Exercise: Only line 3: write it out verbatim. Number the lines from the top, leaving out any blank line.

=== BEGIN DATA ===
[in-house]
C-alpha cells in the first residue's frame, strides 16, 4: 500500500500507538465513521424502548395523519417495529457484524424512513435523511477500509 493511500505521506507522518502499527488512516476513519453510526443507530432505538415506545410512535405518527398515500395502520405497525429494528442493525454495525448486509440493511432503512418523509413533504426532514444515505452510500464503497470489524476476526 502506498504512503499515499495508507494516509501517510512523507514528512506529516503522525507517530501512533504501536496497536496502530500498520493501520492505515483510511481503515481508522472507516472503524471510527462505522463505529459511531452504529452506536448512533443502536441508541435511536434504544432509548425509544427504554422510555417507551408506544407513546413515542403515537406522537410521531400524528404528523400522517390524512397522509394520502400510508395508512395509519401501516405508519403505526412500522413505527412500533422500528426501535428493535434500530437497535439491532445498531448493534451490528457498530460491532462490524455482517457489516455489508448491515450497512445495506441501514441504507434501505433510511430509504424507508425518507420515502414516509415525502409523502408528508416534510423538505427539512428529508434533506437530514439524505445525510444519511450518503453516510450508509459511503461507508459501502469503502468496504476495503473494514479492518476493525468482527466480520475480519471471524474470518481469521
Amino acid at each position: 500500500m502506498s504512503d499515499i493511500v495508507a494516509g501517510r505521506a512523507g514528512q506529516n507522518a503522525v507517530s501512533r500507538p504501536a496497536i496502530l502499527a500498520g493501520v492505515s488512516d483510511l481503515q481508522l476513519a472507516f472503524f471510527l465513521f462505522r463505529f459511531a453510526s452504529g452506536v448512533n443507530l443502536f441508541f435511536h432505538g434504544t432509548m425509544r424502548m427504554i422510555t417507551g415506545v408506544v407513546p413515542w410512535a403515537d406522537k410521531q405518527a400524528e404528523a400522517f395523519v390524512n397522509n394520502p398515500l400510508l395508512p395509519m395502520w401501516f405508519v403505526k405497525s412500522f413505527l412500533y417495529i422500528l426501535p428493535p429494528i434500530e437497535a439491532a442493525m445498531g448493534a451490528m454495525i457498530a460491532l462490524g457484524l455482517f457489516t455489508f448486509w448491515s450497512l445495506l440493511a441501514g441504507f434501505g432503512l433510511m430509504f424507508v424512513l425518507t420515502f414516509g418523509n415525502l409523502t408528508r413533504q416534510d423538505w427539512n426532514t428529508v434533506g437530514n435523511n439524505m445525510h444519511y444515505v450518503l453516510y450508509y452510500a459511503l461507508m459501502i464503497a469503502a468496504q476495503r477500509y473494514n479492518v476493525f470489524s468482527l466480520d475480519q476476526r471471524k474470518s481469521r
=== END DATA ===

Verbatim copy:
Amino acid at each position: 500500500m502506498s504512503d499515499i493511500v495508507a494516509g501517510r505521506a512523507g514528512q506529516n507522518a503522525v507517530s501512533r500507538p504501536a496497536i496502530l502499527a500498520g493501520v492505515s488512516d483510511l481503515q481508522l476513519a472507516f472503524f471510527l465513521f462505522r463505529f459511531a453510526s452504529g452506536v448512533n443507530l443502536f441508541f435511536h432505538g434504544t432509548m425509544r424502548m427504554i422510555t417507551g415506545v408506544v407513546p413515542w410512535a403515537d406522537k410521531q405518527a400524528e404528523a400522517f395523519v390524512n397522509n394520502p398515500l400510508l395508512p395509519m395502520w401501516f405508519v403505526k405497525s412500522f413505527l412500533y417495529i422500528l426501535p428493535p429494528i434500530e437497535a439491532a442493525m445498531g448493534a451490528m454495525i457498530a460491532l462490524g457484524l455482517f457489516t455489508f448486509w448491515s450497512l445495506l440493511a441501514g441504507f434501505g432503512l433510511m430509504f424507508v424512513l425518507t420515502f414516509g418523509n415525502l409523502t408528508r413533504q416534510d423538505w427539512n426532514t428529508v434533506g437530514n435523511n439524505m445525510h444519511y444515505v450518503l453516510y450508509y452510500a459511503l461507508m459501502i464503497a469503502a468496504q476495503r477500509y473494514n479492518v476493525f470489524s468482527l466480520d475480519q476476526r471471524k474470518s481469521r